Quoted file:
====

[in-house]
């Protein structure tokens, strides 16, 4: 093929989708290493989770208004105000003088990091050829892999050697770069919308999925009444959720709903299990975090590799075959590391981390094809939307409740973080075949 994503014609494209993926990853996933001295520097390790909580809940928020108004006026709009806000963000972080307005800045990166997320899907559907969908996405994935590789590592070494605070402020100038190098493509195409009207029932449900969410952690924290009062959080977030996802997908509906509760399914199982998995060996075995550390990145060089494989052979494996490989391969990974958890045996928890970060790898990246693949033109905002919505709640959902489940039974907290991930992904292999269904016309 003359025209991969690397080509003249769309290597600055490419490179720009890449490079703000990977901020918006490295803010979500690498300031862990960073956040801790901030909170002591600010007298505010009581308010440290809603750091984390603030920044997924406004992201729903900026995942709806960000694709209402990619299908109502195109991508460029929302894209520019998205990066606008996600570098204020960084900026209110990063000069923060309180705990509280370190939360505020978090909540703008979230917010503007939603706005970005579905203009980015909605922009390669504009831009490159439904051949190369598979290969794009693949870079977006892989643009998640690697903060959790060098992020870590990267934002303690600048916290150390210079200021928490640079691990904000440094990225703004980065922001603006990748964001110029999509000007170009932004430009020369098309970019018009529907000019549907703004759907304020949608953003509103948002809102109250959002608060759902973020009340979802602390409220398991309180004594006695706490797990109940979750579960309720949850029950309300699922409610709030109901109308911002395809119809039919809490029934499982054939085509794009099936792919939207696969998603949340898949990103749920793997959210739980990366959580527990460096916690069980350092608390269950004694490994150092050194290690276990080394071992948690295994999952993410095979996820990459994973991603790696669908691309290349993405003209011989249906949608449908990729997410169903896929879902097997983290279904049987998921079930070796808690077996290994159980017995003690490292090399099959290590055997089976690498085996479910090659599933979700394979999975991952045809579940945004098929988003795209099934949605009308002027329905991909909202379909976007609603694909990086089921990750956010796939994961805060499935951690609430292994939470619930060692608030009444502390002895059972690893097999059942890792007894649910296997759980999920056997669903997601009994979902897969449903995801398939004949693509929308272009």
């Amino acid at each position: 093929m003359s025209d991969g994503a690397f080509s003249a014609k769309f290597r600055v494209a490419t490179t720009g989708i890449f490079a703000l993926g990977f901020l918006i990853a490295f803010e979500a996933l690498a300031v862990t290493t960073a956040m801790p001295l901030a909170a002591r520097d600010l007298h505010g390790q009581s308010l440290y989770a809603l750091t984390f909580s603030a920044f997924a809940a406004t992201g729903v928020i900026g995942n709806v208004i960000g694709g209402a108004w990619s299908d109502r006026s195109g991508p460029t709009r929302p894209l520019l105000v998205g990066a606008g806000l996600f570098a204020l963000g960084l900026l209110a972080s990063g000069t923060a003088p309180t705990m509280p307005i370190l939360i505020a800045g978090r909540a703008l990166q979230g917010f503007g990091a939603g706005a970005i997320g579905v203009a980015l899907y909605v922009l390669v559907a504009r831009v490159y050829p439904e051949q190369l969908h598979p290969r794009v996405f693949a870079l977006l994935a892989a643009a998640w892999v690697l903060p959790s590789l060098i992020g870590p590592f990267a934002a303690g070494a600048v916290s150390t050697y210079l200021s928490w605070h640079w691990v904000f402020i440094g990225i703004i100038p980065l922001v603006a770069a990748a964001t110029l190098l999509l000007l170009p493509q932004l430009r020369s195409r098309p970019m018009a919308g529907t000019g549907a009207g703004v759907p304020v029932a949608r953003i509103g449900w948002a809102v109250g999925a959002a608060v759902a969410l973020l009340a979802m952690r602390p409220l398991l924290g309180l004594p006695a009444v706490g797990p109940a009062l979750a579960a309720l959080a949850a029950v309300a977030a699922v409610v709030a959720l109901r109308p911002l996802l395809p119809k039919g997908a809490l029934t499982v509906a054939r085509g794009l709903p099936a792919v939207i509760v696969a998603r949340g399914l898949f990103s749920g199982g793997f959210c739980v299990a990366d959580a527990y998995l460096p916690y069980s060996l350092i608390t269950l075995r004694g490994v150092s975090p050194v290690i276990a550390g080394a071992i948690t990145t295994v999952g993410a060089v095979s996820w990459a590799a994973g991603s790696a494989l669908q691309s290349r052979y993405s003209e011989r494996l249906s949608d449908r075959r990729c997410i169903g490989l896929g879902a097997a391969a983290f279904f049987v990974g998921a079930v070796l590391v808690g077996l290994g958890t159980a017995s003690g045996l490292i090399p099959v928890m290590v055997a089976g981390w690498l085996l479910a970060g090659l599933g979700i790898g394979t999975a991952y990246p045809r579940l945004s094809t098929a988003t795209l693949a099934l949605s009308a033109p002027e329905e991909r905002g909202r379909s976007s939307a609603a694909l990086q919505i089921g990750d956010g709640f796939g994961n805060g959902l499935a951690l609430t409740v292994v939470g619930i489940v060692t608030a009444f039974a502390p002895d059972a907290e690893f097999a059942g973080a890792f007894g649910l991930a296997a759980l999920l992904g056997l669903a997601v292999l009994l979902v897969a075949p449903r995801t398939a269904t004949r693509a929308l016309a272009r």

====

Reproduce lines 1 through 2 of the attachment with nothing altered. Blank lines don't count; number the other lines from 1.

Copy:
[in-house]
């Protein structure tokens, strides 16, 4: 093929989708290493989770208004105000003088990091050829892999050697770069919308999925009444959720709903299990975090590799075959590391981390094809939307409740973080075949 994503014609494209993926990853996933001295520097390790909580809940928020108004006026709009806000963000972080307005800045990166997320899907559907969908996405994935590789590592070494605070402020100038190098493509195409009207029932449900969410952690924290009062959080977030996802997908509906509760399914199982998995060996075995550390990145060089494989052979494996490989391969990974958890045996928890970060790898990246693949033109905002919505709640959902489940039974907290991930992904292999269904016309 003359025209991969690397080509003249769309290597600055490419490179720009890449490079703000990977901020918006490295803010979500690498300031862990960073956040801790901030909170002591600010007298505010009581308010440290809603750091984390603030920044997924406004992201729903900026995942709806960000694709209402990619299908109502195109991508460029929302894209520019998205990066606008996600570098204020960084900026209110990063000069923060309180705990509280370190939360505020978090909540703008979230917010503007939603706005970005579905203009980015909605922009390669504009831009490159439904051949190369598979290969794009693949870079977006892989643009998640690697903060959790060098992020870590990267934002303690600048916290150390210079200021928490640079691990904000440094990225703004980065922001603006990748964001110029999509000007170009932004430009020369098309970019018009529907000019549907703004759907304020949608953003509103948002809102109250959002608060759902973020009340979802602390409220398991309180004594006695706490797990109940979750579960309720949850029950309300699922409610709030109901109308911002395809119809039919809490029934499982054939085509794009099936792919939207696969998603949340898949990103749920793997959210739980990366959580527990460096916690069980350092608390269950004694490994150092050194290690276990080394071992948690295994999952993410095979996820990459994973991603790696669908691309290349993405003209011989249906949608449908990729997410169903896929879902097997983290279904049987998921079930070796808690077996290994159980017995003690490292090399099959290590055997089976690498085996479910090659599933979700394979999975991952045809579940945004098929988003795209099934949605009308002027329905991909909202379909976007609603694909990086089921990750956010796939994961805060499935951690609430292994939470619930060692608030009444502390002895059972690893097999059942890792007894649910296997759980999920056997669903997601009994979902897969449903995801398939004949693509929308272009």